Commodities Rose During Last Week’s Mostly Risk-Off Trading

A broad measure of commodities sidestepped the widespread losses found elsewhere for most of the major asset classes during the trading week through Friday, Aug. 26, based on a set of ETFs.

WisdomTree Commodity Strategy Fund (GCC) rose 2.4% last week, extending its gradual recovery of recent weeks after a sharp correction in June and July. The fund is still well below its previous peak, set early in 2022, but some analysts are starting to turn positive again on the outlook for raw materials prices generally.

Goldman Sachs is newly bullish on the asset class, Bloomberg reports, in part because the investment bank forecasts that commodities will rebound on the tailwind from higher energy prices. “Our economists view the risk of a recession outside Europe in the next 12 months as relatively low,” Goldman analyst advise in a note to clients. “With oil the commodity of last resort in an era of severe energy shortages, we believe the pullback in the entire oil complex provides an attractive entry point for long-only investments.”

From a cross-asset perspective, equities could suffer as inflation stays elevated and the Fed is more likely to surprise on the hawkish side… Commodities, on the other hand, are the best asset class to own during a late-cycle phase where demand remains above supply.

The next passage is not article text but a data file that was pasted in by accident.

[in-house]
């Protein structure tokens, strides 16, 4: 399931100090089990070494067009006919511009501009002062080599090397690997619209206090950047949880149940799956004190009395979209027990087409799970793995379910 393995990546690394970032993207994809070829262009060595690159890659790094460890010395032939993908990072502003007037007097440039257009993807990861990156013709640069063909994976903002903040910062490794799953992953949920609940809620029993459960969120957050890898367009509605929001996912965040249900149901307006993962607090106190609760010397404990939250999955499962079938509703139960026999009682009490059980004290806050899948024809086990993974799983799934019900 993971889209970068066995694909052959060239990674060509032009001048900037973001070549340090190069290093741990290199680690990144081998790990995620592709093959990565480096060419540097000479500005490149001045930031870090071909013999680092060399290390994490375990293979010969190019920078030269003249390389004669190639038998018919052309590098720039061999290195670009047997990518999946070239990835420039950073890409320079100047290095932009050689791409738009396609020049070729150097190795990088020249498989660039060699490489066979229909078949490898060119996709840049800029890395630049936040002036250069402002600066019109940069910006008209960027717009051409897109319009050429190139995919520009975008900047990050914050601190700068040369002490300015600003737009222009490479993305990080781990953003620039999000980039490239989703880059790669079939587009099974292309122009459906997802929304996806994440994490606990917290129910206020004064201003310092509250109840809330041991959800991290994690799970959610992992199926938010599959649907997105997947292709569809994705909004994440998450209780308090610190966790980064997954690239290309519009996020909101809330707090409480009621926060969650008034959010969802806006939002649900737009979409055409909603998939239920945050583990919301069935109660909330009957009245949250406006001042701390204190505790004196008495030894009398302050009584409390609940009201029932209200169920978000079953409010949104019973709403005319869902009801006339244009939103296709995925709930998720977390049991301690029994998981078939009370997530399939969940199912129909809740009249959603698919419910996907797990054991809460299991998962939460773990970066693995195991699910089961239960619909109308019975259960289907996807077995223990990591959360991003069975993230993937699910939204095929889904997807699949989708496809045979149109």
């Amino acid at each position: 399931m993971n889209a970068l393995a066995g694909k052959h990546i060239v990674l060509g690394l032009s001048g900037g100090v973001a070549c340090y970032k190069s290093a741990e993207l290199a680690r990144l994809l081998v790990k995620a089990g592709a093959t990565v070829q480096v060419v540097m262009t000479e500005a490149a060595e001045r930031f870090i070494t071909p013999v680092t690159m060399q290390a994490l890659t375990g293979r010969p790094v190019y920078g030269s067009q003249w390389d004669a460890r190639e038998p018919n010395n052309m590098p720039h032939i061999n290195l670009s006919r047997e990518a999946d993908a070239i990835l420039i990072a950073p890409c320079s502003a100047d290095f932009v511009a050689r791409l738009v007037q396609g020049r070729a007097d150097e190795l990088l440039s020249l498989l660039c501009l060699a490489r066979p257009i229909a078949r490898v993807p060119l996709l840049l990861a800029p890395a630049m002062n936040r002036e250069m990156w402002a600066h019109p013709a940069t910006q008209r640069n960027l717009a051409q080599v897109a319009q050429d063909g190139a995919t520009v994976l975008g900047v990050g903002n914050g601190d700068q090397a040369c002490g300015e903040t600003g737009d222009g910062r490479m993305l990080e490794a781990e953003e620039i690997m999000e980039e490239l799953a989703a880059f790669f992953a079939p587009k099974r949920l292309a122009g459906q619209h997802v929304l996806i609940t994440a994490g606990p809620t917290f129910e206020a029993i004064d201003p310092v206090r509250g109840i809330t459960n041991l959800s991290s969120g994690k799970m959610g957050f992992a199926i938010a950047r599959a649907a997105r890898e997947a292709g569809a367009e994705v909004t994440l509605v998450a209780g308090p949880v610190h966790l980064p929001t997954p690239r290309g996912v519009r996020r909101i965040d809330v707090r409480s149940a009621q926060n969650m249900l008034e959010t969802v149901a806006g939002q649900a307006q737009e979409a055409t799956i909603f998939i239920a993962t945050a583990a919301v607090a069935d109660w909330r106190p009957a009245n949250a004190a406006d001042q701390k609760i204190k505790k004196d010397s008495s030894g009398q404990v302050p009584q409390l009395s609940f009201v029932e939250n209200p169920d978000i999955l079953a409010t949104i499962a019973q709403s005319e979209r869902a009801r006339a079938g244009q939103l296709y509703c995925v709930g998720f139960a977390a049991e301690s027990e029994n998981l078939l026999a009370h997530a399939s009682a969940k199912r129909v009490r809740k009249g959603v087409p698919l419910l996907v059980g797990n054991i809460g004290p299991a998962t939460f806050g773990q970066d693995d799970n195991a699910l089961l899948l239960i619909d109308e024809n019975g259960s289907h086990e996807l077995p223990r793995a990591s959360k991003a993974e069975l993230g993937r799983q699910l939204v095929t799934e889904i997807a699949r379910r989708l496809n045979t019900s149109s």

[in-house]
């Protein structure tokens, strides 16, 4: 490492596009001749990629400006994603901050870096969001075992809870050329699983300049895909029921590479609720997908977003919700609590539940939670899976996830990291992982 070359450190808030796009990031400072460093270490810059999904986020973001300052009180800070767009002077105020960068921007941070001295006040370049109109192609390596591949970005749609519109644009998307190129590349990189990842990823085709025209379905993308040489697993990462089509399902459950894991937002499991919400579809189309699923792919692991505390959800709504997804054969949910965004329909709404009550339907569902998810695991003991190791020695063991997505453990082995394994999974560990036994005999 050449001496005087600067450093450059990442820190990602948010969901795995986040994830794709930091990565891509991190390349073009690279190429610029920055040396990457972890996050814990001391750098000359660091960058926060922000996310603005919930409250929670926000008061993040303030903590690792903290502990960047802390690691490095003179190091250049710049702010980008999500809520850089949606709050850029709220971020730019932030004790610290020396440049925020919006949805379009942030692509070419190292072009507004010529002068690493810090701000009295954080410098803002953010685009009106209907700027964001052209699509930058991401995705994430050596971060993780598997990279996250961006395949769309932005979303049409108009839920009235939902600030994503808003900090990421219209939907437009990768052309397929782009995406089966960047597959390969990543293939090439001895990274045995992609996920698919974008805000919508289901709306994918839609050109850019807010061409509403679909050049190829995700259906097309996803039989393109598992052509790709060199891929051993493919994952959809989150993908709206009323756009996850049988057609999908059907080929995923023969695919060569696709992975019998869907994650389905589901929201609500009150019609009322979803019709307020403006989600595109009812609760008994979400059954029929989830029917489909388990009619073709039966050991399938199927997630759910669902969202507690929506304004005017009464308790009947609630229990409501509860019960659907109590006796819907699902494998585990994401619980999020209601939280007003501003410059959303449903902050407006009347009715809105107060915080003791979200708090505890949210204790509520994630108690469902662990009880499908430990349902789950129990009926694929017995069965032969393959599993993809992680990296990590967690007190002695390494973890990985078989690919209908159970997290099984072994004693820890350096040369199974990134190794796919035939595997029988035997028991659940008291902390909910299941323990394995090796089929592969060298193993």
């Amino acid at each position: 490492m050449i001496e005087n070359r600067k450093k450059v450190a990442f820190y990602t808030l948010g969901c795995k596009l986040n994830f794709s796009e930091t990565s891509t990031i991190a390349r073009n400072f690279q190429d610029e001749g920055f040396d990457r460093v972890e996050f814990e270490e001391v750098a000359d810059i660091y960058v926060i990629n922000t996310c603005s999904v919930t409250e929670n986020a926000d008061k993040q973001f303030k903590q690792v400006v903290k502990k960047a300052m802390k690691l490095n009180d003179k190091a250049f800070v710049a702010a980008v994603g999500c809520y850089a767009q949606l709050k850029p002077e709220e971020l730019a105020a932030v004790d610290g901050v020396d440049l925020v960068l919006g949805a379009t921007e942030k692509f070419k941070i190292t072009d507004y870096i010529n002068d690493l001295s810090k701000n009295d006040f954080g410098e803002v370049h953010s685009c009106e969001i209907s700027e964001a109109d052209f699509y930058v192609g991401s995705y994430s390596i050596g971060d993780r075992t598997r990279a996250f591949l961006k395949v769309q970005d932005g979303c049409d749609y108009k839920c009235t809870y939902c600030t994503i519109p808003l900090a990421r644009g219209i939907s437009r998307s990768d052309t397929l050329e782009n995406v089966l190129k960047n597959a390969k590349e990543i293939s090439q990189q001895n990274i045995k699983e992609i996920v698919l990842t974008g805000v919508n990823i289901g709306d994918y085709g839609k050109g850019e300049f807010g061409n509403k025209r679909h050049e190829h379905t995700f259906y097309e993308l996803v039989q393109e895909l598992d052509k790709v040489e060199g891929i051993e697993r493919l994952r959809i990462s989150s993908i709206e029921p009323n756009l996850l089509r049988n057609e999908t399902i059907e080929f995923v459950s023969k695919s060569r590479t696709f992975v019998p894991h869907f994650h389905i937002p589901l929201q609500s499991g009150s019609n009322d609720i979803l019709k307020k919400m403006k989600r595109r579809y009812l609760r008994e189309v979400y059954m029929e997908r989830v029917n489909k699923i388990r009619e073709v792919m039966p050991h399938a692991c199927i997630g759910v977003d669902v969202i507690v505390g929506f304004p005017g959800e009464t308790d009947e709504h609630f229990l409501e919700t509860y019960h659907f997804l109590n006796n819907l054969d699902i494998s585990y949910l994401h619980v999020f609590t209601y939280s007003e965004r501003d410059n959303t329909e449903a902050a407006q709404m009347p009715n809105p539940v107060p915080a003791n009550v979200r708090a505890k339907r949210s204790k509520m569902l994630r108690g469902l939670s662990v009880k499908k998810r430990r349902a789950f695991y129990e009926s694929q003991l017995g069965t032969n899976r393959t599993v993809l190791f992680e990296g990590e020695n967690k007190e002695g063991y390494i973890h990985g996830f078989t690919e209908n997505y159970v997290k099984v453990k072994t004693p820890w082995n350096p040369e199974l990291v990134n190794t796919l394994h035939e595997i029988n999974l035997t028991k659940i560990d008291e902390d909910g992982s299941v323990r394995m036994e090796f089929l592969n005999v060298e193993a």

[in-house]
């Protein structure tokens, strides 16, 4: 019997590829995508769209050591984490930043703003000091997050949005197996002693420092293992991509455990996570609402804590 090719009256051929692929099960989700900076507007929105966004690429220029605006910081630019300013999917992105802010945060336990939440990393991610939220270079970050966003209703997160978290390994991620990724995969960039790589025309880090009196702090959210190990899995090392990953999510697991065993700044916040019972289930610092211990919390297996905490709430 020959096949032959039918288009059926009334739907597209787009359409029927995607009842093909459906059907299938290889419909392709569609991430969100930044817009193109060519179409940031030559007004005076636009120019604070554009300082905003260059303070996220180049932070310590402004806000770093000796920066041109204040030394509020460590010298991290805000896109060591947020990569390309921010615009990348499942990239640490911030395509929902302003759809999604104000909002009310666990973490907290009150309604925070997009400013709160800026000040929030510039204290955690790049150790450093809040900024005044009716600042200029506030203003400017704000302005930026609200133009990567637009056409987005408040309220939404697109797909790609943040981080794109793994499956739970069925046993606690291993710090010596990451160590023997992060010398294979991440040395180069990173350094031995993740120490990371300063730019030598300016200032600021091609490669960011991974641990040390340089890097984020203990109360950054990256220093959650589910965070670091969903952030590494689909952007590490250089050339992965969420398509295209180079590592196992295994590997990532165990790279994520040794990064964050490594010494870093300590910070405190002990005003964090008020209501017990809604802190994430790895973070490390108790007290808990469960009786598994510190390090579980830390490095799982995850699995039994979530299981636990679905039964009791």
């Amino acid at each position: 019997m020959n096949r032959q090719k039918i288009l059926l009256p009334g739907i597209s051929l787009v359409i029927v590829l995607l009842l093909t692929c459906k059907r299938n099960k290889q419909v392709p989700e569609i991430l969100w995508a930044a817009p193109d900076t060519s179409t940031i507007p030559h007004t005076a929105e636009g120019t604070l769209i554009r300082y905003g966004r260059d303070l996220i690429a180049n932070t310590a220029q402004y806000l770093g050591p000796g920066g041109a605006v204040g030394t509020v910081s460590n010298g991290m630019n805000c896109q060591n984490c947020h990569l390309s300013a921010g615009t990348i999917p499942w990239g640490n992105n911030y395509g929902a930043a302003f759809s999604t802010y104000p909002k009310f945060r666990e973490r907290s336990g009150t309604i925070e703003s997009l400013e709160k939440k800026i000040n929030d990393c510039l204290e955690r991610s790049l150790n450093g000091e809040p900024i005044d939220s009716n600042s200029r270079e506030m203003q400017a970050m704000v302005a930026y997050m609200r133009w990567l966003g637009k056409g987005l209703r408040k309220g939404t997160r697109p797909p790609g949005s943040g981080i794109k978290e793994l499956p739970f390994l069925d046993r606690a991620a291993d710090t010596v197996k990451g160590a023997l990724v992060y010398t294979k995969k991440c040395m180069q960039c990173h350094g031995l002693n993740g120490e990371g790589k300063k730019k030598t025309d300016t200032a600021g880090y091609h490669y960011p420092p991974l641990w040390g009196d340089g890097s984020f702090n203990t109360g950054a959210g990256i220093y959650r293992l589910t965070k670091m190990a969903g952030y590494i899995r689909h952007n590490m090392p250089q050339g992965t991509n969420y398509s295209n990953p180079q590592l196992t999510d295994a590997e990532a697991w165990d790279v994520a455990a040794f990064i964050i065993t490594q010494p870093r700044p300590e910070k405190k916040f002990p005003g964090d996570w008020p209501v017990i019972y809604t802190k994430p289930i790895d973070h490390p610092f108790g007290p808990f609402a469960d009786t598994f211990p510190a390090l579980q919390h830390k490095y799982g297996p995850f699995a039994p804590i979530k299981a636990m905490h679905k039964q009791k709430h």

Stocks and bonds in emerging markets (VWO and EMLC, respectively) and inflation-indexed Treasuries (TIP) also posted gains last week, albeit well behind GCC’s rally.

Otherwise, the rest of the major asset classes lost ground for the trading week ended Friday. US real estate investment trusts (VNQ) posted the biggest setback with a 3.9% weekly slide – the second in a row.

The Global Market Index (GMI.F) continued to fall last week, dropping 2.8%, which extends the previous week’s decline. This unmanaged benchmark, maintained by, holds all the major asset classes (except cash) in market-value weights via ETFs and represents a competitive index for portfolio strategy analytics.

For the one-year window, commodities (GCC) are still the only winner — by a wide margin via a 16.8% gain.

Losses dominate otherwise. The biggest setback for the major asset classes over the past year: a nearly 26% decline in foreign corporate bonds (PICB).

GMI.F is down 13.2% over the trailing one-year window.

Using a drawdown lens to review the major asset classes shows that all but one of the major asset classes are posting peak-to-trough declines deeper than -10%. The outlier: inflation-protected Treasuries (TIP), which closed on Friday with a relatively light drawdown of -6.8%.

GMI.F’s drawdown:  -16.1% (green line in chart below).

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